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The "Glass Ceiling" in the Business World

GMAT-PRBE4T

Directions
This question presents a sentence, part of which or all of which is underlined. Beneath the sentence, you will find five ways of phrasing the underlined part. The first of these repeats the original; the other four are different. If you think the original is best, choose the first answer; otherwise, choose one of the others.

Some people in the business world argue that the so-called "glass ceiling" that many women say they experience is an outdated phenomenon; however, this claim is challenged by the reality that only 4.6 percent of Fortune 500 companies have female CEOs, as well as by the common perception of women in leadership as being "aggressive" or "domineering," whereas the same traits are generally admired in men.

A

an outdated phenomenon; however, this claim is challenged by the reality that only 4.6 percent of Fortune 500 companies have female CEOs, as well as by the common perception of women in leadership as being "aggressive" or "domineering," whereas the same traits are generally admired in men.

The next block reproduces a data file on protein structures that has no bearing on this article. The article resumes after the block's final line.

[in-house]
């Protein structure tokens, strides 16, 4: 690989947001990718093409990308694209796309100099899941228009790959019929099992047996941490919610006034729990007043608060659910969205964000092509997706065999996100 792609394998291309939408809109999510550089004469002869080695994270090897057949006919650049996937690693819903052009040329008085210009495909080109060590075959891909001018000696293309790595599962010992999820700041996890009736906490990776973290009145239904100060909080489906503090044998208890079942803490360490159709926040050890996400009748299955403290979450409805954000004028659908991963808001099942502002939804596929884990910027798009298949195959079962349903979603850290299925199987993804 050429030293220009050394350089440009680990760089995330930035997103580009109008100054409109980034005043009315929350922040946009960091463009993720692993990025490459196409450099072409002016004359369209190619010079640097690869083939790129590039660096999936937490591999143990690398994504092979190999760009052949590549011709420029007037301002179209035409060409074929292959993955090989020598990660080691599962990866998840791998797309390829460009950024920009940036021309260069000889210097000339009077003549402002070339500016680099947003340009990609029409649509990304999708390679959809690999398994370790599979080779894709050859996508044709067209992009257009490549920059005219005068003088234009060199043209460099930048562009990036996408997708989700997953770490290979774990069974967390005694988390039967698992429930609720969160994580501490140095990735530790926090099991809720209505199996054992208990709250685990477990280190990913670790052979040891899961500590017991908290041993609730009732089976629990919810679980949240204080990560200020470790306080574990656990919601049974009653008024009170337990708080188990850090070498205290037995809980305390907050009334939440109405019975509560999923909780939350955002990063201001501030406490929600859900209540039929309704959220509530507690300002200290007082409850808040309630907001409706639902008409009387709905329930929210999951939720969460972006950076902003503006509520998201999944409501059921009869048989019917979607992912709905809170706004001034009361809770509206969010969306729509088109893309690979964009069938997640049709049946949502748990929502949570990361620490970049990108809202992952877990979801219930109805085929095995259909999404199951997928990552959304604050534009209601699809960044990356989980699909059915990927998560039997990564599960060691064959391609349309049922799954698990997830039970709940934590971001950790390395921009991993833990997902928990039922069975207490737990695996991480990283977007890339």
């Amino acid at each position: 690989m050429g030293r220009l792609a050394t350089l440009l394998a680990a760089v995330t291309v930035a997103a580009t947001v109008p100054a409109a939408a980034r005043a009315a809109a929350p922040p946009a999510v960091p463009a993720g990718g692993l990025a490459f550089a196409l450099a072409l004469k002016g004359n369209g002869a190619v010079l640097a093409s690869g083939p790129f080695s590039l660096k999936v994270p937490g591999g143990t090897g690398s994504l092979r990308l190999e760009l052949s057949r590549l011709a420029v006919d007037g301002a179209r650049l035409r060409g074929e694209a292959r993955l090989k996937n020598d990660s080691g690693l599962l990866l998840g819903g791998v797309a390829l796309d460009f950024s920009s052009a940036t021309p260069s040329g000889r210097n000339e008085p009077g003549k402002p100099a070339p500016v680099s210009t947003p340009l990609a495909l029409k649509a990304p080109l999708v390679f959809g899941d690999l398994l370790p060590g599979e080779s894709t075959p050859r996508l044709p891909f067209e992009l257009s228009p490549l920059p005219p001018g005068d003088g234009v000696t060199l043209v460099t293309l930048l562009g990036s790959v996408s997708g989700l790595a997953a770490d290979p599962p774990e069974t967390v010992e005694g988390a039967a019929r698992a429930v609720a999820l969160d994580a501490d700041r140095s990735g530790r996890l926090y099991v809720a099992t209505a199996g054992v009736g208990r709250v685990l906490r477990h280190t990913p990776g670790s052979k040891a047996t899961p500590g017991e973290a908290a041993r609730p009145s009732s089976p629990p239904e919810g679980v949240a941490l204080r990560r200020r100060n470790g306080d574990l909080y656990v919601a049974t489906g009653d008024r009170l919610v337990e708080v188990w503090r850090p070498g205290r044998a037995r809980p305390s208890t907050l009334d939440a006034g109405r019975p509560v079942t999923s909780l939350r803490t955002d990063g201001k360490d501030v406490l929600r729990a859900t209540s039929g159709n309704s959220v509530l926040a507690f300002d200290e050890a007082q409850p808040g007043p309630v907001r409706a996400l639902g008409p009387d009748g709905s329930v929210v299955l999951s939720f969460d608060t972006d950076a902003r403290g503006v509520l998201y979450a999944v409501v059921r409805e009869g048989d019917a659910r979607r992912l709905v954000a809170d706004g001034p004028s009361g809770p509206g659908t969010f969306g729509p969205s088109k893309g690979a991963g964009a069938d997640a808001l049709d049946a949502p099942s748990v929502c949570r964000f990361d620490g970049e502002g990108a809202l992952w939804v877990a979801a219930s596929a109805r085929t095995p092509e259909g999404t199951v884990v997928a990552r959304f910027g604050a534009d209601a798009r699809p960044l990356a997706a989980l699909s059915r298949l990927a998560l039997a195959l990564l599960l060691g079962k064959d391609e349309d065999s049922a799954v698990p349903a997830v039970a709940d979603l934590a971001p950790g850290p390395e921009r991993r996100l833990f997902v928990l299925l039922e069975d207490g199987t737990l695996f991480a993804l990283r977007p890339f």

B

an outdated phenomenon: a claim that is challenged by the reality that only 4.6 percent of Fortune 500 companies have female CEOs--as well as by the common perception of women in leadership as being "aggressive" or "domineering," whereas the same traits are generally admired in men.

C

an outdated phenomenon in a claim that is challenged by the reality that only 4.6 percent of Fortune 500 companies have female CEOs; the common perception of women in leadership is that they are being "aggressive" or "domineering," whereas the same traits are generally admired in men.

D

an outdated phenomenon, a claim that is challenged by the reality: only 4.6 percent of Fortune 500 companies have female CEOs, as well as by the common perception of women in leadership as being "aggressive" or "domineering," which are the same traits generally admired in men.

E

an outdated phenomenon, a claim being challenged by the reality that only 4.6 percent of Fortune 500 companies have female CEOs, as well as by the common perception of leading women as "aggressive" or "domineering," the same traits that are generally being admired in men.